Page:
Forget the Saints off-season. Pay no mind to HBO’s “Treme.”

Real New Orleanians are spending day and night anticipating the May 1 special election to fill the House District 93 seat in the Louisiana Legislature. That seat, which includes the Central Business District  and parts of the French Quarter, Treme, Irish Channel, Garden District, Mid-City, and 7th Ward neighborhoods, was vacated when then-Speaker pro tem Karen Carter Peterson won Cheryl Gray Evans’ seat in the Louisiana Senate.

The special election has drawn six candidates, from former and aspiring public servants and small-time political puddle jumpers. The early voting period begins Saturday and lasts for one week.

The contenders include:

Louis Charbonnet III: Treme fixture and former representative in the Legislature.

Rhodesia Douglas: Freelance writer and neighborhood associationite

Carlos Hornbrook: Stockbroker with FSC Securities Corporation

James Perry: Fair housing advocate and recent candidate for mayor

Helena Moreno: Former news anchor, press flack for John Georges, and onetime candidate for Congress

Thomas Robichaux: Member of the Orleans Parish School Board

With the election set to fall at the height of their signature event, Jazz and Heritage Festival organizers must be shaking in their sandals.

Interestingly enough, while only four of six candidates have staked out any presence on the Internet, only Rhodesia Douglas has a Web site that includes a defined political platform. Even James Perry, who perhaps over-utilized the Internet in his campaign earlier this year, repurposed his mayoral campaign Web site without linking back to his former platform.

So it doesn’t look like this campaign is much about “the issues” and public persuasion. Instead, it looks like this election is going to come down to turnout and endorsements. That’s too bad because District 93 is home to the city’s commercial base, several of its keystone neighborhoods, and several controversial development projects. Meanwhile, New Orleanians will need an advocate as the Legislature poises to pare down spending to make up for a $300 million hole in the state budget.

Perry has lined up the endorsements of SEIU and the Orleans Parish Democratic Executive Committee, but Moreno and Charbonnet also have name recognition, and Charbonnet has a well-defined geographic base.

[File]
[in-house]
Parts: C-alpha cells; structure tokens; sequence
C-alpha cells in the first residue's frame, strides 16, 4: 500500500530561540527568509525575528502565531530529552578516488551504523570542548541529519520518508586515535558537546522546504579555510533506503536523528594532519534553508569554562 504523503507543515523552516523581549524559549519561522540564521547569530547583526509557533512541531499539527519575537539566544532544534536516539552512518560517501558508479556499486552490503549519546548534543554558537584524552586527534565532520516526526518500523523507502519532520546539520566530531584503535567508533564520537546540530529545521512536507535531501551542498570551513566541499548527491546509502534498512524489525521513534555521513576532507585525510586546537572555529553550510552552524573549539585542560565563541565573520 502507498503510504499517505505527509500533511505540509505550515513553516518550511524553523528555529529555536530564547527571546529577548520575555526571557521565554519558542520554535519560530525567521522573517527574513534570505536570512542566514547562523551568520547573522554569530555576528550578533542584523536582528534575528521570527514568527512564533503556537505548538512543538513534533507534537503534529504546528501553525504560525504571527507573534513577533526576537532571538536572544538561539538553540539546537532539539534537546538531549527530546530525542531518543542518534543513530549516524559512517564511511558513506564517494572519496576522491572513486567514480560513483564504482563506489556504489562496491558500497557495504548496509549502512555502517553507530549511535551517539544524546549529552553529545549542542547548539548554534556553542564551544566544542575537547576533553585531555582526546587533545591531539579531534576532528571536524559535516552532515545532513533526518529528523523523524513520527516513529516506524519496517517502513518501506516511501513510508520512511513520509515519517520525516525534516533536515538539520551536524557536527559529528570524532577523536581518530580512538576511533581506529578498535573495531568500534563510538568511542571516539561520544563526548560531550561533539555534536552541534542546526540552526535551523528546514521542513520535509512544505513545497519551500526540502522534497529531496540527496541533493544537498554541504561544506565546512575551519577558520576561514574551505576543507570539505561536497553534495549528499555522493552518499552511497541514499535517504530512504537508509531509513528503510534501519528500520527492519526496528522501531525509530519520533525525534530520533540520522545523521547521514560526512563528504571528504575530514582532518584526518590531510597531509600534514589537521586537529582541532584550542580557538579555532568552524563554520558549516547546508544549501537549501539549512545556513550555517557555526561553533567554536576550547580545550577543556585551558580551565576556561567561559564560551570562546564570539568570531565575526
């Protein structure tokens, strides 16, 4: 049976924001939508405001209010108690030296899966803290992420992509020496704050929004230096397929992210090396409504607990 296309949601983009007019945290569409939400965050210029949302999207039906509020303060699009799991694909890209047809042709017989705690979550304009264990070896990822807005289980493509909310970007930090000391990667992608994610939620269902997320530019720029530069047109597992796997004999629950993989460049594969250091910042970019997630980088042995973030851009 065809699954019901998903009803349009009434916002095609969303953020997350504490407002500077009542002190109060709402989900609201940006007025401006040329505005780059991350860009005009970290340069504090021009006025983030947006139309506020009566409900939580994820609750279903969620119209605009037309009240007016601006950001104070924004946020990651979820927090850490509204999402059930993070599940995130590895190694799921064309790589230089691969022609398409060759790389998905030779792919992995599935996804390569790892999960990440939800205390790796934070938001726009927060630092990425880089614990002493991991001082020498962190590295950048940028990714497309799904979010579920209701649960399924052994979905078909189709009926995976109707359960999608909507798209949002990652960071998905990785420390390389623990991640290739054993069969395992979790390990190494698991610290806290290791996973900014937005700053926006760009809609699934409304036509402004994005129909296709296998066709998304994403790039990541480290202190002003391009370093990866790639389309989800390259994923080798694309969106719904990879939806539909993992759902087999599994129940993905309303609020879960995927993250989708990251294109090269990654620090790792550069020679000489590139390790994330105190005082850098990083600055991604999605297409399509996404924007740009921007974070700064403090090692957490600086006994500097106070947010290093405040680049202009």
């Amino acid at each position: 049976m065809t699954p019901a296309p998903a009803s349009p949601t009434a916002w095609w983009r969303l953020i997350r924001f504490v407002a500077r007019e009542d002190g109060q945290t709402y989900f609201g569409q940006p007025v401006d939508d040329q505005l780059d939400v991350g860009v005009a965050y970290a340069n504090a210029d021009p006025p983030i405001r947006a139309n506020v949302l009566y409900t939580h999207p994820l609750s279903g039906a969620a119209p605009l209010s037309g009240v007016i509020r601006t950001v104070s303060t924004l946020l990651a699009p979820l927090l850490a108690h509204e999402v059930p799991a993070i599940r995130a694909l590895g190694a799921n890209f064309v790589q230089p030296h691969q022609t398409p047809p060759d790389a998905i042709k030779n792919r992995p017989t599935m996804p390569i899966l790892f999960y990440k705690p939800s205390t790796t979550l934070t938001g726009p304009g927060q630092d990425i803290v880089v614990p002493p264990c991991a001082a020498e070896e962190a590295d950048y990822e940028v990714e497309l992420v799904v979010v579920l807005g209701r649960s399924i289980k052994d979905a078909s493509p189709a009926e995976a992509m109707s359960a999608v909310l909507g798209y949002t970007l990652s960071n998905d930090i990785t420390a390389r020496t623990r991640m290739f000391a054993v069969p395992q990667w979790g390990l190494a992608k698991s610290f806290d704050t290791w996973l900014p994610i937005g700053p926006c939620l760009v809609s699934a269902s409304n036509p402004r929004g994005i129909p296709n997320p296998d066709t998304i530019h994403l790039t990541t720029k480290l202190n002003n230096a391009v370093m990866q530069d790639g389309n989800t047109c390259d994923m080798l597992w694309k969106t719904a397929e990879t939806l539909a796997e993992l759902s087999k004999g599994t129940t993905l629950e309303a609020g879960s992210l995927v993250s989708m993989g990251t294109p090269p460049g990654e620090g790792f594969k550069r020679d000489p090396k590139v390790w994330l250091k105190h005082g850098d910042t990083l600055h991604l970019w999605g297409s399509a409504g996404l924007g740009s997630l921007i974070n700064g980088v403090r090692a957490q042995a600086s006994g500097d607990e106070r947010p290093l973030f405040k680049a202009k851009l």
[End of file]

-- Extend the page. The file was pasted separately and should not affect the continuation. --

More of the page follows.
It’s tough to handicap the race because turnout is likely to be as low as can be.

I decided to try to track down the candidates to ask them what they would do to close the $319 million budget shortfall now facing legislators. I was able to reach three almost right away, and a fourth had a spokesman respond. Other responses will be posted as the come. I do think it is important to point out, to be fair, that these first two gentlemen answered my question off-the-cuff, whereas everyone else will have had time to more carefully consider their response.

Thomas Robichaux:

“There’s a lot of waste inside the departments. We’ve got to cut the fat from the cow. One thing we should do is implement a zero-base budget process where departments would start from zero and build their department budgets up from scratch each year. We did that on the school board and have the first truly – not just nominally – balanced budget in 40 years.”

Carlos Hornbrook:

“It would be easy if people knew what they were doing. Because these national bond rating agencies like Moody’s and Standard &Poor’s have lost so much credibility because of what they did to contribute to the financial fiasco, the state should work to improve its own bond rating so that we can save money on financing charges on state debt. These guys were rating BBB bonds as AAA. If we got a higher bond rating, the interest money we’d save would make it so that we wouldn’t have to take a bite into the Stelly Plan or make cuts to education.

Rhodesia Douglas:

“I’m very conservative in that I won’t make final judgments until I’ve fully familiarized myself with this budget in particular and where we’re wasting. I want to make sure we’re not cutting education, healthcare, the arts, and maintaining our quality of life. My mom always told me not to live beyond my means and that must be what we’ve been doing. I don’t think tax raises should be the first solution, especially without seeing where we can save.”

Louis Charbonnet III (through a spokesperson via e-mail):

Unfortunately, District 93 has gone without a representative for most of the legislative session and the new representative will likely only be able to represent the district in the last 15 or so days of the legislative session. As an experienced legislator, I know that we will not be able to introduce new bills during this time. Therefore, I will have to support and sponsor existing bills that are being brought to the floor. As an experienced business person, I know when you are under budget restraints, you must look at your existing contracts, renegotiate where feasible, look at budgets of State entities and eliminate wasteful spending. I would encourage taking a look at four day work weeks for State employees where employees would not work less but will have ten hour days where on the off day there will be no janitors needed, no air conditioners, computers, or lights turned.  Other States like Utah have been able to save millions with this approach. I also would encourage that we look at every State opening for positions to determine if they can remain unfilled and determine if we have any corporate tax loopholes that we can close.